News / Europe

    Olympic Games Begin in Earnest Saturday

    Poland's Kamil Stoch jumps during the men's normal hill ski jumping training at the 2014 Winter Olympics in Krasnaya Polyana, Feb. 7, 2014.
    Poland's Kamil Stoch jumps during the men's normal hill ski jumping training at the 2014 Winter Olympics in Krasnaya Polyana, Feb. 7, 2014.
    Parke Brewer
    Five gold medals will be awarded at the Sochi Olympics Saturday as 16 days of competition begin in earnest.

    Ninety-eight medal events will be contested at these 22nd Winter Games, 12 more than in Vancouver four years ago. Among the new events are women’s ski jumping, team figure skating, mixed relays in luge and biathlon, as well as some freestyle skiing and snowboarding events added to attract younger audiences.

    Competition will take palace at the Olympic Park by the Black Sea, which features seven new indoor venues, as well as in the mountains where all the outdoor events are located, relatively close to one another, and reachable by bus or train in about an hour from Sochi. It is the most compact Winter Games ever.

    • Fireworks are seen over the Olympic Park during the opening ceremony of the Sochi 2014 Winter Olympics, Feb. 7, 2014.
    • Actors perform during the opening ceremony of the 2014 Sochi Winter Olympic Games, Feb. 7, 2014.
    • A general view shows a scene from the opening ceremony of the 2014 Sochi Winter Olympics, Feb. 7, 2014.
    • The colors of the Russian flag are seen during the opening ceremony of the 2014 Sochi Winter Olympics, Feb. 7, 2014.
    • A general view shows the opening ceremony of the 2014 Sochi Winter Olympics, Feb. 7, 2014.
    • A scene from the opening ceremony of the 2014 Sochi Winter Olympics, Feb. 7, 2014.
    • International Olympic Committee President Thomas Bach of Germany talks to Russian President Vladimir Putin during the opening ceremony of the 2014 Sochi Winter Olympics, Feb. 7, 2014.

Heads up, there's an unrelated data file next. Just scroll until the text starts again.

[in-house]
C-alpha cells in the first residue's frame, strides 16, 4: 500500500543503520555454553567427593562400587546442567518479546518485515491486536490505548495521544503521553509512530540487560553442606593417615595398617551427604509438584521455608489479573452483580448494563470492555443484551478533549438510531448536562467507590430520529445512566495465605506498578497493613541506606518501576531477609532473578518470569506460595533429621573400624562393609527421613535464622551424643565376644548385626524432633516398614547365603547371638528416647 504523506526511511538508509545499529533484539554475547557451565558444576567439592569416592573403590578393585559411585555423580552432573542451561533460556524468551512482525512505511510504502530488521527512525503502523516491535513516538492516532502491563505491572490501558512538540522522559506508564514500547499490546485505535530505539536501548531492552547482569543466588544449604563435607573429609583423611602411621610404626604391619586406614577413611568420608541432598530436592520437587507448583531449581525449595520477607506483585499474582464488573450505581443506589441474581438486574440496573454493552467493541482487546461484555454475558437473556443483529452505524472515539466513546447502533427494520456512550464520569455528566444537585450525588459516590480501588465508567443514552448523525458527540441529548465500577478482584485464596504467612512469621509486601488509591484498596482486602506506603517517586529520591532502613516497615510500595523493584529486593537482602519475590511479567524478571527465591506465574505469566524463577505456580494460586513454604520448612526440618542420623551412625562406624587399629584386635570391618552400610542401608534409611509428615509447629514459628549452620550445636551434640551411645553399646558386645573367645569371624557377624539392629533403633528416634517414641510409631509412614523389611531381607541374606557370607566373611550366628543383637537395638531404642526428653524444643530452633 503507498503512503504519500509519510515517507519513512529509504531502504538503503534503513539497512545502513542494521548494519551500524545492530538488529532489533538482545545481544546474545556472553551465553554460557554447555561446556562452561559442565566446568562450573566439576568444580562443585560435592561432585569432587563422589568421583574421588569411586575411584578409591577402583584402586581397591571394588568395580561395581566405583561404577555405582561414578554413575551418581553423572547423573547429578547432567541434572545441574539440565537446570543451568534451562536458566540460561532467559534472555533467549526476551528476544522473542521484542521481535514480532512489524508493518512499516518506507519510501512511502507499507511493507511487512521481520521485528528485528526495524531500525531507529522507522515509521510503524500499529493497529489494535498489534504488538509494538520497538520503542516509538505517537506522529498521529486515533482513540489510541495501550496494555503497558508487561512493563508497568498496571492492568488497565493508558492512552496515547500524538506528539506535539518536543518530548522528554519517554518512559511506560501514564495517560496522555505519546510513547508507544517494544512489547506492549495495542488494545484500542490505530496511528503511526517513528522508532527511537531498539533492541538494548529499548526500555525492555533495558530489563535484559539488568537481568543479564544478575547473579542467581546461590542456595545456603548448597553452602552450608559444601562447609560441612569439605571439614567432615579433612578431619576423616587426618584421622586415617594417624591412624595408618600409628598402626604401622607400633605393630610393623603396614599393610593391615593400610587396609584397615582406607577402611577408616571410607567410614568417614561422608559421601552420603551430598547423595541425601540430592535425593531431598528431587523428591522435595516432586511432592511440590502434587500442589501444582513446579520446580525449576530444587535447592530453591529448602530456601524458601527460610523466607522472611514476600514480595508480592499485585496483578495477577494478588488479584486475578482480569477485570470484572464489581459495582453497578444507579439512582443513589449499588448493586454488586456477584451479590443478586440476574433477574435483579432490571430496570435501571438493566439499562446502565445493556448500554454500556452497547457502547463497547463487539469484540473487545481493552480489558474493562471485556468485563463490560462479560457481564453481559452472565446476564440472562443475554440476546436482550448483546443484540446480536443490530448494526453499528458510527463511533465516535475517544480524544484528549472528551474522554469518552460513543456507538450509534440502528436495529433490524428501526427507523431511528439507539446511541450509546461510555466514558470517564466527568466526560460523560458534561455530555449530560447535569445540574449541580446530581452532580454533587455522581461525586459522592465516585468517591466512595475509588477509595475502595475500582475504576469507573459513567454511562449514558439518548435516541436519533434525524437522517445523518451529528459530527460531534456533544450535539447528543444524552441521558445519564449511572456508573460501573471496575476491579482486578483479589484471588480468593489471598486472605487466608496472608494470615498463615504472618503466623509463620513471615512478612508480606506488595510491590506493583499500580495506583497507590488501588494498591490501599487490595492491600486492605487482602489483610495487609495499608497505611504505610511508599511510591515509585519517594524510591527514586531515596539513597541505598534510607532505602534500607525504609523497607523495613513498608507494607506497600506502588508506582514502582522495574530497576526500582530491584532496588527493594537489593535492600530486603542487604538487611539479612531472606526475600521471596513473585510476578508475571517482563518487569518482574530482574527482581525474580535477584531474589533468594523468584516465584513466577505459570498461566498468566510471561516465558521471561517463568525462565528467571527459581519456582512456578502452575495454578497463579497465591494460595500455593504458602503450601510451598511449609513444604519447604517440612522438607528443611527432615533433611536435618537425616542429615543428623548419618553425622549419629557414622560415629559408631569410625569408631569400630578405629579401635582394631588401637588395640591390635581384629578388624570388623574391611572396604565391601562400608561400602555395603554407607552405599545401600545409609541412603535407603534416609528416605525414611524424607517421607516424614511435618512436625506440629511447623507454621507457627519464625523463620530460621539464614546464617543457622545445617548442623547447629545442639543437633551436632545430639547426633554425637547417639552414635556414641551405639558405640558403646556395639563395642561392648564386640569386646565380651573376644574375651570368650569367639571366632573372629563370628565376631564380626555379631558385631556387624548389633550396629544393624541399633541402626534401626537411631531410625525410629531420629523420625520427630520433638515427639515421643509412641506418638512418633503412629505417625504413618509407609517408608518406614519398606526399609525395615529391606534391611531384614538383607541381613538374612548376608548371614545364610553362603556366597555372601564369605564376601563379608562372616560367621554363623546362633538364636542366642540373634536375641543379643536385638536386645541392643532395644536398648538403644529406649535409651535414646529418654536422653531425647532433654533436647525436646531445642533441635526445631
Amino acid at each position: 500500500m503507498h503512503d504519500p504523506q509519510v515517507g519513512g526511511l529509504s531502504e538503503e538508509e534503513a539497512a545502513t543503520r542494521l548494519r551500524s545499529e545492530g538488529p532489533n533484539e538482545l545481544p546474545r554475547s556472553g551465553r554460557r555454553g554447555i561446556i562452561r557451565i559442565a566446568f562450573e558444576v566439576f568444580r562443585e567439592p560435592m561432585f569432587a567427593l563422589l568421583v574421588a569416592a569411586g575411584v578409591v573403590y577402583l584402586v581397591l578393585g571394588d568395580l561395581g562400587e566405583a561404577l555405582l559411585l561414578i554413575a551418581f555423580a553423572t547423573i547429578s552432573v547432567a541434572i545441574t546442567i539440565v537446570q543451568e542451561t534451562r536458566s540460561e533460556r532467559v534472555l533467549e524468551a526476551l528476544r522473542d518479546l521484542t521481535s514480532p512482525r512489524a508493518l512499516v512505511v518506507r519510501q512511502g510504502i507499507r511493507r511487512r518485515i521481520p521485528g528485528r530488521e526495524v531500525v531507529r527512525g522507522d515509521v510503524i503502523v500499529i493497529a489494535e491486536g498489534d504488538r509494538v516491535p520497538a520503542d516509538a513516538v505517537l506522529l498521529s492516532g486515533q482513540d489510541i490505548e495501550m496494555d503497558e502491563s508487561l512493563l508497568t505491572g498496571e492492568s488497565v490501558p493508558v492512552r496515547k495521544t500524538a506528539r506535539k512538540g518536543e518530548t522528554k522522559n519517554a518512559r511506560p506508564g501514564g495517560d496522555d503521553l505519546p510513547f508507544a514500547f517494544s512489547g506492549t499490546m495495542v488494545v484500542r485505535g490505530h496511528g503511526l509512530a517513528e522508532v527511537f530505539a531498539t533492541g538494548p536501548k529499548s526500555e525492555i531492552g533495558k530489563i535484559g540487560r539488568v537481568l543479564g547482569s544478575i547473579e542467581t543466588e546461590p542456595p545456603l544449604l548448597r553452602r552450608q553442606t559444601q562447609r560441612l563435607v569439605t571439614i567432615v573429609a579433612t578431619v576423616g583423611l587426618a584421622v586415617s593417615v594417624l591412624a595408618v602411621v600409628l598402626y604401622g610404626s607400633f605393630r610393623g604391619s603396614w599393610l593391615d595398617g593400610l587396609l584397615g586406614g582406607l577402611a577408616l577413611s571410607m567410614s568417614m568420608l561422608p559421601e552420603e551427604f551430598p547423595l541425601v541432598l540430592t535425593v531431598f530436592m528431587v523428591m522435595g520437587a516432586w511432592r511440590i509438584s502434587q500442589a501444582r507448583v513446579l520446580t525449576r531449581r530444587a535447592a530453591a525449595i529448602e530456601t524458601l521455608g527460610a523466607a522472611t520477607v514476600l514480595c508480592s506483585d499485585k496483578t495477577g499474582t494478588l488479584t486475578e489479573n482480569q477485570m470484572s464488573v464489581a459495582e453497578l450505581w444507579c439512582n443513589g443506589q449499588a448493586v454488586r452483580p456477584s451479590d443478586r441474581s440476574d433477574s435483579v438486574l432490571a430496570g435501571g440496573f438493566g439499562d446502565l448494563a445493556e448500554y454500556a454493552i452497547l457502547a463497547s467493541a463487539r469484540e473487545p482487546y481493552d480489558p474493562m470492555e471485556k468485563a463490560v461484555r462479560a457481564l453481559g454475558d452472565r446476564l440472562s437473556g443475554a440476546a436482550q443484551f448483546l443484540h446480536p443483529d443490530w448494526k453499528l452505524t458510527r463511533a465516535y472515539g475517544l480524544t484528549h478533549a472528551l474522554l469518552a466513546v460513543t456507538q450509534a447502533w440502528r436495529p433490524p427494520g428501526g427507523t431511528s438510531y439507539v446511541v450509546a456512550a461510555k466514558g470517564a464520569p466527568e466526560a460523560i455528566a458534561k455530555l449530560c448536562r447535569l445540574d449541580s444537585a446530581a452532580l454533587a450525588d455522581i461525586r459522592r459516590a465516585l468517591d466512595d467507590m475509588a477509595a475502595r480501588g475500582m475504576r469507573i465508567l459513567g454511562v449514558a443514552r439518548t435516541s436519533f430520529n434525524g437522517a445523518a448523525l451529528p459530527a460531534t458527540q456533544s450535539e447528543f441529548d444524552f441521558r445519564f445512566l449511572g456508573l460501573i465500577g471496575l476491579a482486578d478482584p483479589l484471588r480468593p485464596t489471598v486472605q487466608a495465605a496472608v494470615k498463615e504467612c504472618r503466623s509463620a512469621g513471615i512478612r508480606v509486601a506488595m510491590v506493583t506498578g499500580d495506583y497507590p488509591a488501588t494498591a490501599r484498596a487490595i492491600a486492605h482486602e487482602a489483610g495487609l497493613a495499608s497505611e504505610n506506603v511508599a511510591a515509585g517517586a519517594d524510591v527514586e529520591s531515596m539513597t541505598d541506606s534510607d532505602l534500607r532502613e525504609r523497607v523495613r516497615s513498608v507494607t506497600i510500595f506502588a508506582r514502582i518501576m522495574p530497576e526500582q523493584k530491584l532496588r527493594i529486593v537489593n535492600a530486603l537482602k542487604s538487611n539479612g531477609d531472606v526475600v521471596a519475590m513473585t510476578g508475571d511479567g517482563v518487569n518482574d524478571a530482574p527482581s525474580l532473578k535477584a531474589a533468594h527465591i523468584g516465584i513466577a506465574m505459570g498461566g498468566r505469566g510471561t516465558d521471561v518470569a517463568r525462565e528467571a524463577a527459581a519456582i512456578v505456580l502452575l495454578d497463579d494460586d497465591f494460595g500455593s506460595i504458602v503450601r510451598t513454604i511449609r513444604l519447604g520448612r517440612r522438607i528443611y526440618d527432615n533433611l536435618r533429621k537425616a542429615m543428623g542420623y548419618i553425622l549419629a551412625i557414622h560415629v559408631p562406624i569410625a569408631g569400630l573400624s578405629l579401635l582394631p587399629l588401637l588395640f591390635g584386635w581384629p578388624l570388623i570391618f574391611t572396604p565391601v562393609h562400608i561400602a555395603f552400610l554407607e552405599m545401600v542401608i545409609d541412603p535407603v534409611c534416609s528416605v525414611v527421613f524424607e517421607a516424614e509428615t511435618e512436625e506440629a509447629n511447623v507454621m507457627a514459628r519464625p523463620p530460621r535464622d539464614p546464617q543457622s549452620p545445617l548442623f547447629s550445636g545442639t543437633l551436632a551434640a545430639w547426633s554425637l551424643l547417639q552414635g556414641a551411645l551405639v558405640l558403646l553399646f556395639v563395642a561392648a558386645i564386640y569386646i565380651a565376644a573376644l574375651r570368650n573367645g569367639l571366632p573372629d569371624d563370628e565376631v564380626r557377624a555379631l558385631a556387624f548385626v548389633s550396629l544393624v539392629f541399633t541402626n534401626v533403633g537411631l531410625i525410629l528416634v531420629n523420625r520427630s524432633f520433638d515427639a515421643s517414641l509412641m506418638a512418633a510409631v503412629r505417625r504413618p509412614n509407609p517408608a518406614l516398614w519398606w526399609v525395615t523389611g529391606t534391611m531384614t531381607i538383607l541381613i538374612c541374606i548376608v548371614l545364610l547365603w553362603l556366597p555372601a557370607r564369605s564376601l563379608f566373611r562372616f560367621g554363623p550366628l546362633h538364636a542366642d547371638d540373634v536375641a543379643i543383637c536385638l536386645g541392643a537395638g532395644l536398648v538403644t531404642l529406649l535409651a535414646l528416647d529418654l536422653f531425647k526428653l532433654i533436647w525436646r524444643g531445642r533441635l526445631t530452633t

• Flag-bearer Todd Lodwick of the U.S. leads his country's contingent during the opening ceremony of the 2014 Sochi Winter Olympics, Feb. 7, 2014.
    • OlympicsA map of Canada is projected onto the stadium floor as athletes march in during the opening ceremony of the 2014 Sochi Winter Olympics, Feb. 7, 2014.

    ​In all, about 5,500 athletes and team officials are here from an expected 82 National Olympic Committees, the same number as Vancouver four years ago.

    The United States has the largest delegation of athletes with 230, host Russia is next with 225 and Canada has 220.

    Alan Ashley, Chief of Sport Performance for the U.S. Olympic Committee says American athletes have had great success internationally this season and that bodes well for a good showing in Sochi.

    “Whether we win the medal count or not, I mean one of the things I can tell you is everybody comes here to compete. They come here to compete at the highest level, and we’ll see where the chips fall," said Ashley.

    Ashley said that with dedication and perseverance, U.S. athletes have recently become more competitive in sports like biathlon and cross country skiing.

    “By sticking with it for so long, they have developed their career in a way that they come here with a level of success where they really can have a good showing at an Olympic Games in sports in which we haven’t had that much success," he said.

    The USOC’s Chief Executive Officer Scott Blackmun says the safety and security of athletes and the entire U.S. delegation is naturally a primary concern.

    "As we always do, we work very closely with our State Department. Our State Department is in very close contact with the local authorities, and we react to situations as they arise, but we also have a lot of planning exercises in advance, and these Games are no different than any other Games in that respect," said Blackmun.

    Blackmun added that the challenges at the Sochi Olympics are different because of the known terrorist threats, but he expressed confidence that the Russian authorities have been doing everything they can to keep everyone safe.

    U.S. alpine skier Julie Mancuso, a four-time Olympian with a gold and two silver medals, shared her thoughts on the security issues.